Maps to the rescue: New tool shows climate-driven clashes across Africa

Maps to the rescue: New tool shows climate-driven clashes across Africa

A new mapping tool ties climate change to humanitarian issues including conflict and displacement in countries like Somalia. Photo: <a href="http://www.mercycorps.org/topics/displacement">Cassandra Nelson/Mercy Corps</a>
A new mapping tool ties climate change to humanitarian issues including conflict and displacement in countries like Somalia. Photo: Cassandra Nelson/Mercy Corps

The U.S. military is targeting an unorthodox foe in the battle for political stability in Africa: climate change.

That’s the goal of a new $7.6 million joint military project with the University of Texas, focused on developing a new mapping tool to show where “vulnerability to climate change and violent conflicts intersect throughout the African continent,” according to Scientific American.

The Climate Change and African Political Stability Project (CCAPS) compiles data on civil unrest and other violent conflicts in Africa dating back to 1996. The program also “visualizes multiple dimensions of climate vulnerability and risks in a single map,” Fast.Co.Exist reports, and overlays this with data about conflicts and ongoing climate-related aid initiatives.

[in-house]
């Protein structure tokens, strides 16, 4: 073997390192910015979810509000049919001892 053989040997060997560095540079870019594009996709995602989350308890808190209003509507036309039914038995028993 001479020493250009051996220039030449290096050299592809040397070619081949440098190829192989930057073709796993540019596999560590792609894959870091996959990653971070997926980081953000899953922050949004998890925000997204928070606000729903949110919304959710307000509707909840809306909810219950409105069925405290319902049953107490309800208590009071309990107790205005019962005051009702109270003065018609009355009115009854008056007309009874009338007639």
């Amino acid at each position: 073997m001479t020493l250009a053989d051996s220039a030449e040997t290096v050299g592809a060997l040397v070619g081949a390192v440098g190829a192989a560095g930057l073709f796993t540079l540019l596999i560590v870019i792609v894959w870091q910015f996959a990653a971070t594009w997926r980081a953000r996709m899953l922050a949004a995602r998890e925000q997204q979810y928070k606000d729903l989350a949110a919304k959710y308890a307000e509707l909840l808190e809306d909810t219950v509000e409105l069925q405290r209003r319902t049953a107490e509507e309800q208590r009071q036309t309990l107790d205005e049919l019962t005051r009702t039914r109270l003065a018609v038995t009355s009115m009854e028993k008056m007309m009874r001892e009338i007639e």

The result, project managers hope, will be a tool that shows how climate change causes droughts and food insecurity, which in turn can drive violent local and regional clashes over limited and dwindling resources.

The mapping tool is “a starting point for a conversation … about how we prioritize resources" Joshua Busby, project researcher and assistant professor of public affairs at the University of Texas, told Scientific American.

Climate change impacts can slow economic growth and damage livelihoods. Clearly violent conflict does as well.

Knowing how and where these intersect can help governments and international agencies best allocate limited resources to head off and alleviate impending disasters.

"It is not enough to say ‘Ethiopia is vulnerable’ without explaining which parts of Ethiopia are particularly vulnerable and why," states CCAPS’ research document. “Decision-makers need research that is evidence-based and detail-oriented to help them target aid in the most effective way possible.”

A look at the document’s ‘composite vulnerability’ maps (composed of both climate-related and socio-political indicators) show particularly high risk in troubled countries such as Sudan, Somalia and the Democratic Republic of the Congo. But even within each of these, risks vary by location, and a micro-scale understanding is essential for appropriate responses.

The military might not be on the verge of winning the war against climate change. But it’s hopeful that weapons like CCAPS will aid in the battle against its ugliest side-effects.

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